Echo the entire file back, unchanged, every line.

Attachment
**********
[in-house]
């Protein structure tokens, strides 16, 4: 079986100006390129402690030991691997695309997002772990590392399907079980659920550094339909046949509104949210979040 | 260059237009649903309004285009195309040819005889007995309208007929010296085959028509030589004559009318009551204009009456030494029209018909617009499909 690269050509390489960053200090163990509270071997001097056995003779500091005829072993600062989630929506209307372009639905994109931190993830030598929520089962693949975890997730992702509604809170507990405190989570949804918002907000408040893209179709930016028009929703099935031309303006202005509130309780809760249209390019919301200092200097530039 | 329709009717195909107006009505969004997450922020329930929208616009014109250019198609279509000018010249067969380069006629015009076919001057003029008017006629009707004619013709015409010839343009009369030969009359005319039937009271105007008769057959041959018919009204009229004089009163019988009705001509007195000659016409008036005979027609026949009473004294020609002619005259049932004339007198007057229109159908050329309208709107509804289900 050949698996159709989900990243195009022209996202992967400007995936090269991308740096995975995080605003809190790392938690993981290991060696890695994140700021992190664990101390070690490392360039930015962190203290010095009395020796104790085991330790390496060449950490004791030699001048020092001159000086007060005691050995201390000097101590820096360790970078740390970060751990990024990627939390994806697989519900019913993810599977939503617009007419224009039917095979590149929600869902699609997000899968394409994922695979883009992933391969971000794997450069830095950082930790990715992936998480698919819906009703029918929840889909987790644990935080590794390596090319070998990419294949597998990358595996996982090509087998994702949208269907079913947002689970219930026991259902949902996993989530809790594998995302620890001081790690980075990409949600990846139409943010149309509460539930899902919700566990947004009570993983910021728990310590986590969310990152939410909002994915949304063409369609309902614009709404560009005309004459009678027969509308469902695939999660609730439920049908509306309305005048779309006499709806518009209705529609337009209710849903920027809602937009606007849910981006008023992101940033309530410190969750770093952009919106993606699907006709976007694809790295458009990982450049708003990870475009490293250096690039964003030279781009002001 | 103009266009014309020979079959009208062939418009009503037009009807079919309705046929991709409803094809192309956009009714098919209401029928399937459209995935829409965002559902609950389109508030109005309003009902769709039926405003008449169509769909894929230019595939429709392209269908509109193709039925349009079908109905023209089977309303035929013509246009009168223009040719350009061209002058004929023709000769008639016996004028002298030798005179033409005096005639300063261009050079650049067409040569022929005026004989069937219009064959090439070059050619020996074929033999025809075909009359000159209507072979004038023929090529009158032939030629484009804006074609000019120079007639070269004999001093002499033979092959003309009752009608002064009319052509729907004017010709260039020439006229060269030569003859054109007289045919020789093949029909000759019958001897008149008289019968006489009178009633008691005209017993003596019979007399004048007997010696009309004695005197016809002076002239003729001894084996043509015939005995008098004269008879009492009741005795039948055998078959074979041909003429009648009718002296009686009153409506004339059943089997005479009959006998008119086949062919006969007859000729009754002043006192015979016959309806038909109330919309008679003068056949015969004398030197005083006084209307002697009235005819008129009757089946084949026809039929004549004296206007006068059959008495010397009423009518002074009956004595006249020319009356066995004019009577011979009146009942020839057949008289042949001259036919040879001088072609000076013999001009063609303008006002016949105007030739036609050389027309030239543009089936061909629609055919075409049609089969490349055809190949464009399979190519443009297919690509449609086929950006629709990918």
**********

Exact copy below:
[in-house]
């Protein structure tokens, strides 16, 4: 079986100006390129402690030991691997695309997002772990590392399907079980659920550094339909046949509104949210979040 | 260059237009649903309004285009195309040819005889007995309208007929010296085959028509030589004559009318009551204009009456030494029209018909617009499909 690269050509390489960053200090163990509270071997001097056995003779500091005829072993600062989630929506209307372009639905994109931190993830030598929520089962693949975890997730992702509604809170507990405190989570949804918002907000408040893209179709930016028009929703099935031309303006202005509130309780809760249209390019919301200092200097530039 | 329709009717195909107006009505969004997450922020329930929208616009014109250019198609279509000018010249067969380069006629015009076919001057003029008017006629009707004619013709015409010839343009009369030969009359005319039937009271105007008769057959041959018919009204009229004089009163019988009705001509007195000659016409008036005979027609026949009473004294020609002619005259049932004339007198007057229109159908050329309208709107509804289900 050949698996159709989900990243195009022209996202992967400007995936090269991308740096995975995080605003809190790392938690993981290991060696890695994140700021992190664990101390070690490392360039930015962190203290010095009395020796104790085991330790390496060449950490004791030699001048020092001159000086007060005691050995201390000097101590820096360790970078740390970060751990990024990627939390994806697989519900019913993810599977939503617009007419224009039917095979590149929600869902699609997000899968394409994922695979883009992933391969971000794997450069830095950082930790990715992936998480698919819906009703029918929840889909987790644990935080590794390596090319070998990419294949597998990358595996996982090509087998994702949208269907079913947002689970219930026991259902949902996993989530809790594998995302620890001081790690980075990409949600990846139409943010149309509460539930899902919700566990947004009570993983910021728990310590986590969310990152939410909002994915949304063409369609309902614009709404560009005309004459009678027969509308469902695939999660609730439920049908509306309305005048779309006499709806518009209705529609337009209710849903920027809602937009606007849910981006008023992101940033309530410190969750770093952009919106993606699907006709976007694809790295458009990982450049708003990870475009490293250096690039964003030279781009002001 | 103009266009014309020979079959009208062939418009009503037009009807079919309705046929991709409803094809192309956009009714098919209401029928399937459209995935829409965002559902609950389109508030109005309003009902769709039926405003008449169509769909894929230019595939429709392209269908509109193709039925349009079908109905023209089977309303035929013509246009009168223009040719350009061209002058004929023709000769008639016996004028002298030798005179033409005096005639300063261009050079650049067409040569022929005026004989069937219009064959090439070059050619020996074929033999025809075909009359000159209507072979004038023929090529009158032939030629484009804006074609000019120079007639070269004999001093002499033979092959003309009752009608002064009319052509729907004017010709260039020439006229060269030569003859054109007289045919020789093949029909000759019958001897008149008289019968006489009178009633008691005209017993003596019979007399004048007997010696009309004695005197016809002076002239003729001894084996043509015939005995008098004269008879009492009741005795039948055998078959074979041909003429009648009718002296009686009153409506004339059943089997005479009959006998008119086949062919006969007859000729009754002043006192015979016959309806038909109330919309008679003068056949015969004398030197005083006084209307002697009235005819008129009757089946084949026809039929004549004296206007006068059959008495010397009423009518002074009956004595006249020319009356066995004019009577011979009146009942020839057949008289042949001259036919040879001088072609000076013999001009063609303008006002016949105007030739036609050389027309030239543009089936061909629609055919075409049609089969490349055809190949464009399979190519443009297919690509449609086929950006629709990918």